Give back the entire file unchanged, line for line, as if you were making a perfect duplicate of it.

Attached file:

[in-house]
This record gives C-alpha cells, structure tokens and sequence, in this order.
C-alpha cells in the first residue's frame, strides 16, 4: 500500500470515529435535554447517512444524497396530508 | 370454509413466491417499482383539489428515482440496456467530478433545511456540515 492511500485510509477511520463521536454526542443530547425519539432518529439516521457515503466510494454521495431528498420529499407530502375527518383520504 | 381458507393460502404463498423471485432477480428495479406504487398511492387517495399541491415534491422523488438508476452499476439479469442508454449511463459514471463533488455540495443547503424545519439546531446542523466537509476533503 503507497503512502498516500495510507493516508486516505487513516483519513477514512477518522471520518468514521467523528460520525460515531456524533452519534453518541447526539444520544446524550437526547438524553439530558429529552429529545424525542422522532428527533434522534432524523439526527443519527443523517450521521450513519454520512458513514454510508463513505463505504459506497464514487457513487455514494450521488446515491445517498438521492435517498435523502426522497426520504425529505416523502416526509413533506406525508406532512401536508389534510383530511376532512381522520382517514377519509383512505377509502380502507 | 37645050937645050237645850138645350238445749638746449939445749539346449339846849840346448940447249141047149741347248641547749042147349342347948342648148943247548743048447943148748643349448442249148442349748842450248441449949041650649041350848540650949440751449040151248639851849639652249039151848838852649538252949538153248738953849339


[in-house]
This record gives C-alpha cells, structure tokens and sequence, in this order.
C-alpha cells in the first residue's frame, strides 16, 4: 500500500470515529435535554447517512444524497396530508 | 370454509413466491417499482383539489428515482440496456467530478433545511456540515 492511500485510509477511520463521536454526542443530547425519539432518529439516521457515503466510494454521495431528498420529499407530502375527518383520504 | 381458507393460502404463498423471485432477480428495479406504487398511492387517495399541491415534491422523488438508476452499476439479469442508454449511463459514471463533488455540495443547503424545519439546531446542523466537509476533503 503507497503512502498516500495510507493516508486516505487513516483519513477514512477518522471520518468514521467523528460520525460515531456524533452519534453518541447526539444520544446524550437526547438524553439530558429529552429529545424525542422522532428527533434522534432524523439526527443519527443523517450521521450513519454520512458513514454510508463513505463505504459506497464514487457513487455514494450521488446515491445517498438521492435517498435523502426522497426520504425529505416523502416526509413533506406525508406532512401536508389534510383530511376532512381522520382517514377519509383512505377509502380502507 | 37645050937645050237645850138645350238445749638746449939445749539346449339846849840346448940447249141047149741347248641547749042147349342347948342648148943247548743048447943148748643349448442249148442349748842450248441449949041650649041350848540650949440751449040151248639851849639652249039151848838852649538252949538153248738953849339